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Ch 11 Pricing with Market Power

by: Natalie Strawn

Ch 11 Pricing with Market Power ECO 420K

Natalie Strawn
GPA 3.66

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About this Document

These notes cover market power, prices, and various levels of price discrimination.
John Thompson
Class Notes
Economics, Microeconomics, prices, markets, discrimination
25 ?





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This 4 page Class Notes was uploaded by Natalie Strawn on Monday July 4, 2016. The Class Notes belongs to ECO 420K at 1 MDSS-SGSLM-Langley AFB Advanced Education in General Dentistry 12 Months taught by John Thompson in Summer 2016. Since its upload, it has received 13 views. For similar materials see MICROECONOMIC THEORY in Economcs at 1 MDSS-SGSLM-Langley AFB Advanced Education in General Dentistry 12 Months.


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Date Created: 07/04/16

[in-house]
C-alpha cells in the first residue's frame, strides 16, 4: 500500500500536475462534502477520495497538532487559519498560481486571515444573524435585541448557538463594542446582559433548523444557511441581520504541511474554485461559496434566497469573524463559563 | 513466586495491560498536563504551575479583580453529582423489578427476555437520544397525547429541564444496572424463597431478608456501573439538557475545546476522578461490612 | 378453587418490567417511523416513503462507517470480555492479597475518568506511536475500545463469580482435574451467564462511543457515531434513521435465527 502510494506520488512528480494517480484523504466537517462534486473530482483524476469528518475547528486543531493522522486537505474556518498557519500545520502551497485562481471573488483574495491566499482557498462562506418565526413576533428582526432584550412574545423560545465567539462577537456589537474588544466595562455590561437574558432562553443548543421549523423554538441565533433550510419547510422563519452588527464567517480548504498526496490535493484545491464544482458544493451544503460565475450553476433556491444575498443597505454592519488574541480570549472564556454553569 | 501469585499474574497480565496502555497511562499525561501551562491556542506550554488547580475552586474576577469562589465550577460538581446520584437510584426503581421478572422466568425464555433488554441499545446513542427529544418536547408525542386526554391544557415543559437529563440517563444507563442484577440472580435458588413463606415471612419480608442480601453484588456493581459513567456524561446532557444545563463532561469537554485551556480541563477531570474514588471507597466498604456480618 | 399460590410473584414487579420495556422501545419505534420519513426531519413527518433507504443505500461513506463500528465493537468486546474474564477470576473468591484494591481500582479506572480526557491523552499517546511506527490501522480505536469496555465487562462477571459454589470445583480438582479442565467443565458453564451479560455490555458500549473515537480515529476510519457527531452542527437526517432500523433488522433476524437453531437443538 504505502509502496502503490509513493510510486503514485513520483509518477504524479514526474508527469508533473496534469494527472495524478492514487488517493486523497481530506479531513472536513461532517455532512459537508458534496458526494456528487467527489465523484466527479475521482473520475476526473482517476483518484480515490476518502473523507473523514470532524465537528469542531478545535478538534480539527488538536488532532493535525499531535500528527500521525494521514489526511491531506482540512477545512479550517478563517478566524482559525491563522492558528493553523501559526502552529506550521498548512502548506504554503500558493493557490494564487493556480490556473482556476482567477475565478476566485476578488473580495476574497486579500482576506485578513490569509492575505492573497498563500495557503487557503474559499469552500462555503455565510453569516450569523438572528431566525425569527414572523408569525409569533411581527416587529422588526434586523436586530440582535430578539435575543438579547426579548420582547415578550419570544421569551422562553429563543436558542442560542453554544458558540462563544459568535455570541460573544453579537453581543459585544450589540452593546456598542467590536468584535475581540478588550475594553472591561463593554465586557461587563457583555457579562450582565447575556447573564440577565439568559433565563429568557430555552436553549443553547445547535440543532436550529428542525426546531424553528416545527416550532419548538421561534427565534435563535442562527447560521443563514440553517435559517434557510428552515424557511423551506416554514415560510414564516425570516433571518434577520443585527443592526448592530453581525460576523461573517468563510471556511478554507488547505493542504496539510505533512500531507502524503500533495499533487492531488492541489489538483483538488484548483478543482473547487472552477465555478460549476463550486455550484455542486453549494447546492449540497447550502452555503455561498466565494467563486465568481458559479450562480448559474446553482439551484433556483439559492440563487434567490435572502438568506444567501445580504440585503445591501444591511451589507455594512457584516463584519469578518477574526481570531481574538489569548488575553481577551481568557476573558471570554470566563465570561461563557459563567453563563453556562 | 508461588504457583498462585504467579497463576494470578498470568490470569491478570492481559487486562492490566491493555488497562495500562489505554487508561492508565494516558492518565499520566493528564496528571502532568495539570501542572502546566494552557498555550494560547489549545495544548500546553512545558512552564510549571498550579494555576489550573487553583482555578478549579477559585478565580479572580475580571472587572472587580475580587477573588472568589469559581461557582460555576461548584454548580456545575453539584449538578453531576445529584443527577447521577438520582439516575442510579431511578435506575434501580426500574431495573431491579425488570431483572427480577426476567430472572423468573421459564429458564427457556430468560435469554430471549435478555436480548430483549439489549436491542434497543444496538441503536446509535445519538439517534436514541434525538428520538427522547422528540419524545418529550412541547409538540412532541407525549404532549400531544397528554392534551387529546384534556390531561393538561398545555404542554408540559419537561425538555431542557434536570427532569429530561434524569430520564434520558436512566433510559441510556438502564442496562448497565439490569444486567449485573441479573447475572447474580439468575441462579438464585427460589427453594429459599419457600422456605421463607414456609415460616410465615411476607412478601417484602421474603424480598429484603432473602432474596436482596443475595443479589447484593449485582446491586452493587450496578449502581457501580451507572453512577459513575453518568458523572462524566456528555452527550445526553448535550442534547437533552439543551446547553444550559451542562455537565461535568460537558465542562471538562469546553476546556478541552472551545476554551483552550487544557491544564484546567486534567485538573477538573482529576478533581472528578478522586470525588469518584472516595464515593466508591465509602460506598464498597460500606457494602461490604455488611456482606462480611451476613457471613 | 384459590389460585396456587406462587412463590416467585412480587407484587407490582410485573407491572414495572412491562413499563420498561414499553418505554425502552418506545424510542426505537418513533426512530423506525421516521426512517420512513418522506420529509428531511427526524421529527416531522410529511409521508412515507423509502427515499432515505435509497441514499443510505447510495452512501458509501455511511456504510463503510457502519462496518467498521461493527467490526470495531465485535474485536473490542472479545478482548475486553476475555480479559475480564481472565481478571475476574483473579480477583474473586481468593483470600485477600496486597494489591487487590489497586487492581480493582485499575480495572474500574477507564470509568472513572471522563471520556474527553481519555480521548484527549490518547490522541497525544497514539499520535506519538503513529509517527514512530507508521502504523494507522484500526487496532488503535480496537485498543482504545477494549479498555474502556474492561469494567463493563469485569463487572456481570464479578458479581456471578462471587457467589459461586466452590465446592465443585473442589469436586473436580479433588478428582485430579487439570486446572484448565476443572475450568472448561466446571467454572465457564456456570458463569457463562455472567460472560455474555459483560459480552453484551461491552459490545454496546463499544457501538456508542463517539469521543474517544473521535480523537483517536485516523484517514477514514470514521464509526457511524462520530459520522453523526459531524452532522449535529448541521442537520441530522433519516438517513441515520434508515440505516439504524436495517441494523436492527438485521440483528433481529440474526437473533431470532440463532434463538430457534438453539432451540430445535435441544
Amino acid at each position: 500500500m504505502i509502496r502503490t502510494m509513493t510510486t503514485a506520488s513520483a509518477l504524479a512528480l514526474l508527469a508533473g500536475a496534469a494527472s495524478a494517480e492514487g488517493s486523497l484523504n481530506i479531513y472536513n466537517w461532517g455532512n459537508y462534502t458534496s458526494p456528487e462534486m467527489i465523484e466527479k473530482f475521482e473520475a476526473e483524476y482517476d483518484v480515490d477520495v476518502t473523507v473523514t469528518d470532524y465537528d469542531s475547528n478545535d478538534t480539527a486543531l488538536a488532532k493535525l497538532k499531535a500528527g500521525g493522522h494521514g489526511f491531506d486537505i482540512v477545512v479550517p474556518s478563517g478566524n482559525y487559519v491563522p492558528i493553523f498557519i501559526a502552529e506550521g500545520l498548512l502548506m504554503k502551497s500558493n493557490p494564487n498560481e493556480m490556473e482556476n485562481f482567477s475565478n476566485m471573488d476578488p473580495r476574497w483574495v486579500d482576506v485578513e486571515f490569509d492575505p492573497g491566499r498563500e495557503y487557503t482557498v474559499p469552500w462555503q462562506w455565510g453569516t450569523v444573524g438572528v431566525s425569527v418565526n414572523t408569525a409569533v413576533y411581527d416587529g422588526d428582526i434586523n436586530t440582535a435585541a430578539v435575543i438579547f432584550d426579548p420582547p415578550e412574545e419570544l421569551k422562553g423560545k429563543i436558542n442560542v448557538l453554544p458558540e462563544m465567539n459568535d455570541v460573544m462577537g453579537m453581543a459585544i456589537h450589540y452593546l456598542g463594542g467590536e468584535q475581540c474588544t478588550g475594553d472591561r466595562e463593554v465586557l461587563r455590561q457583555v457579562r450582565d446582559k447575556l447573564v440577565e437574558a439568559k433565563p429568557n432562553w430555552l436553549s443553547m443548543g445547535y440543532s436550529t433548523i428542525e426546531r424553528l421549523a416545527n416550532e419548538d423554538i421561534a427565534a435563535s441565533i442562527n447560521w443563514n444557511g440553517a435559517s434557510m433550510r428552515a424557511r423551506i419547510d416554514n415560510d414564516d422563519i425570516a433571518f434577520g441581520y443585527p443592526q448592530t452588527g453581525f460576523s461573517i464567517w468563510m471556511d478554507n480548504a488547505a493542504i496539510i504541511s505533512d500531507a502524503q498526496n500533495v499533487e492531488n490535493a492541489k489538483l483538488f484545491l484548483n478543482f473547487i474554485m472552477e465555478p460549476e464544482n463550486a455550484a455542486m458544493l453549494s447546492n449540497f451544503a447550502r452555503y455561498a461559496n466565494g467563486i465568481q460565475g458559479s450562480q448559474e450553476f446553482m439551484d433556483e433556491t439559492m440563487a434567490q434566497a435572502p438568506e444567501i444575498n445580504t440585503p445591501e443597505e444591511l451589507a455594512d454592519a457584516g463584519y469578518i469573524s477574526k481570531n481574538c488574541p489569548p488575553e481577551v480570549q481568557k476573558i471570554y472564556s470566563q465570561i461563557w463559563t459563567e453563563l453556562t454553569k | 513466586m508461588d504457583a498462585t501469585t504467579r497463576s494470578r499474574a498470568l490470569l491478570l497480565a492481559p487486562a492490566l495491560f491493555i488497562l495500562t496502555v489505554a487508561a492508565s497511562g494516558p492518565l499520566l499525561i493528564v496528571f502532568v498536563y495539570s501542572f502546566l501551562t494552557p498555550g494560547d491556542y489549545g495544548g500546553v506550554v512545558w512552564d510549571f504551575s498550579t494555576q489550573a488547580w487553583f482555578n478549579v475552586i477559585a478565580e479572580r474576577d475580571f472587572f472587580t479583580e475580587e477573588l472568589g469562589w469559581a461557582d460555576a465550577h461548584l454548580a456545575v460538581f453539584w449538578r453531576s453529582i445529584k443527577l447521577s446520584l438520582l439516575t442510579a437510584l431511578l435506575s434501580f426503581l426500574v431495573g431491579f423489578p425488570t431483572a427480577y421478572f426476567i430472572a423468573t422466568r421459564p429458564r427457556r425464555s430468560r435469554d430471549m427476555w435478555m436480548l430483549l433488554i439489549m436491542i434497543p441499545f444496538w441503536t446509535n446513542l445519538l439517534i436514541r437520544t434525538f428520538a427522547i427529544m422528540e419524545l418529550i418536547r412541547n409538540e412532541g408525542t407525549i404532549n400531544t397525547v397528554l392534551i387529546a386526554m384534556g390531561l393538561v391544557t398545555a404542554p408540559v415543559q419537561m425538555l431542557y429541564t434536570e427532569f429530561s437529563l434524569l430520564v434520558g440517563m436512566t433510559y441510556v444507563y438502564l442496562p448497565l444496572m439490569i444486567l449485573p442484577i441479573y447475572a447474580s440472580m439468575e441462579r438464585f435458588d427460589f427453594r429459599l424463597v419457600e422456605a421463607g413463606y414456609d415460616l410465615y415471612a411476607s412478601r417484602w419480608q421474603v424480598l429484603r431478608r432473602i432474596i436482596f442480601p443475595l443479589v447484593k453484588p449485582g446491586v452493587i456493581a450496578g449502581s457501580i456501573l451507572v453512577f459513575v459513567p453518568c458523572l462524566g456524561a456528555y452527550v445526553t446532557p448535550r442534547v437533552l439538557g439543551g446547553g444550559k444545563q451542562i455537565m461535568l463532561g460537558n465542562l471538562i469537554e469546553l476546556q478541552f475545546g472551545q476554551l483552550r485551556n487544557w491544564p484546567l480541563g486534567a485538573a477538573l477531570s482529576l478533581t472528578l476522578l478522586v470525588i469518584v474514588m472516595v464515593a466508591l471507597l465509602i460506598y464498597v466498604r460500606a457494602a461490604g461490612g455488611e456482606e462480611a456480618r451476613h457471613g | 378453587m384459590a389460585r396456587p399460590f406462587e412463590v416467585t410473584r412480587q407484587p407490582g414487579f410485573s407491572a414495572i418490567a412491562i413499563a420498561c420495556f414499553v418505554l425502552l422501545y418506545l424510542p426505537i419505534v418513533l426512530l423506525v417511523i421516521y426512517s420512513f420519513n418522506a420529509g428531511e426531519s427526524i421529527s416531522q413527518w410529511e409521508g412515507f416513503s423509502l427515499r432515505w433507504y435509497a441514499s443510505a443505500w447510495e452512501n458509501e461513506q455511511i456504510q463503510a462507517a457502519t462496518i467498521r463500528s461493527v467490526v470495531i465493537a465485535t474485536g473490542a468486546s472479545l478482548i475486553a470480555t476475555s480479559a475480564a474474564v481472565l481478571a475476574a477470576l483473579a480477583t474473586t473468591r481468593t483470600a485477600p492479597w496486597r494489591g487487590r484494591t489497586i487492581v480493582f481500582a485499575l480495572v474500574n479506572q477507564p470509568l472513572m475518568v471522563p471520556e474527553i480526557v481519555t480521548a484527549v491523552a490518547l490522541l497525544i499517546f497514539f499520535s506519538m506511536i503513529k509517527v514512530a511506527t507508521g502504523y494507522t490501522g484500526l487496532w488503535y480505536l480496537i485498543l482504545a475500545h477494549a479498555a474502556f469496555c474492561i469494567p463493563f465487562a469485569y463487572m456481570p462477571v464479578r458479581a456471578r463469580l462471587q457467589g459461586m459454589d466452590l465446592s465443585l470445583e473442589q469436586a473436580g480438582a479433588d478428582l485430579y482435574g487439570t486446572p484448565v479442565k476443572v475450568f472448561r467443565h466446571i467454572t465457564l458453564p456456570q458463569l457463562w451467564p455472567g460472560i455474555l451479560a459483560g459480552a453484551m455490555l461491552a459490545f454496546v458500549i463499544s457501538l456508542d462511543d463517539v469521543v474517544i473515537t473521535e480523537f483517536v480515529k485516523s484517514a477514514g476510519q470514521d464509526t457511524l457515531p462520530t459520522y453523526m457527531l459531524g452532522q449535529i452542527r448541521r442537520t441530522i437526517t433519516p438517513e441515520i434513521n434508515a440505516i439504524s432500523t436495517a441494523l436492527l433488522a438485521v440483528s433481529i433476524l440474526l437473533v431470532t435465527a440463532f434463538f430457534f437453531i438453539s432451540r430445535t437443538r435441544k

June 27, 2016 Ch 11 – Pricing with Market Power Museum has daily demand of P = 40 - 0.1Q and MC = 0 -Solve for Q*m and P*m Why not raise or lower price? -A single price monopoly leaves some consumer surplus and some deadweight loss. (Figure 11.1) Price Discrimination -Price discrimination is the practice of charging different prices based on elasticity to different consumers for similar or identical goods. -It allows a firm with pricing power to capture more “willingness to pay” and enhance profits. Common examples: -Museums – locals/tourists; “pay what you can” -Movies – matinee/evening -Restaurants – early bird specials -Bars – happy hour; ladies’ night -Child, student, senior discounts -Car dealers -Grocery stores – bulk discounts; coupons; loyalty cards -Colleges – financial aid; in-state, out-of-state, foreign -Airlines – business/pleasure; frequent fliers Other examples: -Restaurants – lunch v. dinner portions (and prices) -Airlines – coach, business, first class - “VIP” access -Beauty products (male v. female) – the “pink tax” Note that these may be different goods with different costs. Is it price discrimination? -If the change in price is more than proportional to the change in marginal cost, it must be based on change in elasticity of price and thus is it price discrimination. -A buyer’s “reservation price” is the maximum they are willing to pay. First degree price discrimination – charging each customer their reservation price. (AKA “perfect price discrimination”) …allows the firm to capture all CS and DWL. Q and TS same as competition. (Figure 11.2) Examples: -Auctions -Car sales -Haggling Second degree price discrimination – charging different prices for different quantities. Examples: -Quantity discounts -Declining block rate pricing for utilities (Figure 11.4) Third degree price discrimination – charging different groups (with different price elasticities) different prices. (Figure 11.5) Seller must be able to: 1) Easily distinguish different groups 2) Prevent ‘arbitrage’ (purchasing the same thing in cheap market and selling it for more in the expensive market) 3) Prevent resentment Examples: -colleges (financial aid, in-state, out of state, foreign) -airlines (business/pleasure, frequent fliers) Intertemporal price discrimination – charging different prices at different points in time. (A type of third degree price discrimination) Examples: -lunch vs dinner prices -books sales -clothing -happy hour A two-part tarif is a price discrimination technique in which price is composed of two parts: a lump-sum fee as well as a per-unit charge. The strategy: -set P = MC to maximize usage -this maximizes value to consumers -extract as much value as possible through a membership fee Examples: -country clubs -health clubs -Costco Ex. country club pricing The annual demand for a golf at a country club is P = 300 -2Q and marginal cost is $50. 1) What is the optimal uniform price? Profits? $175, $7,812.50 2) What are the optimal variable (usage) and fixed (membership) fees? Profits? $50, $15,625, double profits Product bundling is offering several products for sale as one combined product. Pure bundling: -only offer a bundled product instead of separate products -allows you to aggregate value and extract it with one price Mixed bundling: -offer separate products and a bundled product -allows you to offer discounts to consumers who buy more Bundling examples: -phone/cable/internet -software bundles -cable TV tiers -fast food meals -box sets and anthologies Example -software bundling Three customer types with different values for software: Customer Word Spreadsheet Presentation Combined type processor software software value Type a $45 $20 $10 $75 Type b $20 $45 $10 $75 Type c $10 $20 $50 $80 1) Unbundled prices and profits… Profits = 75 X 3 = $225 2) Bundled prices and profits…


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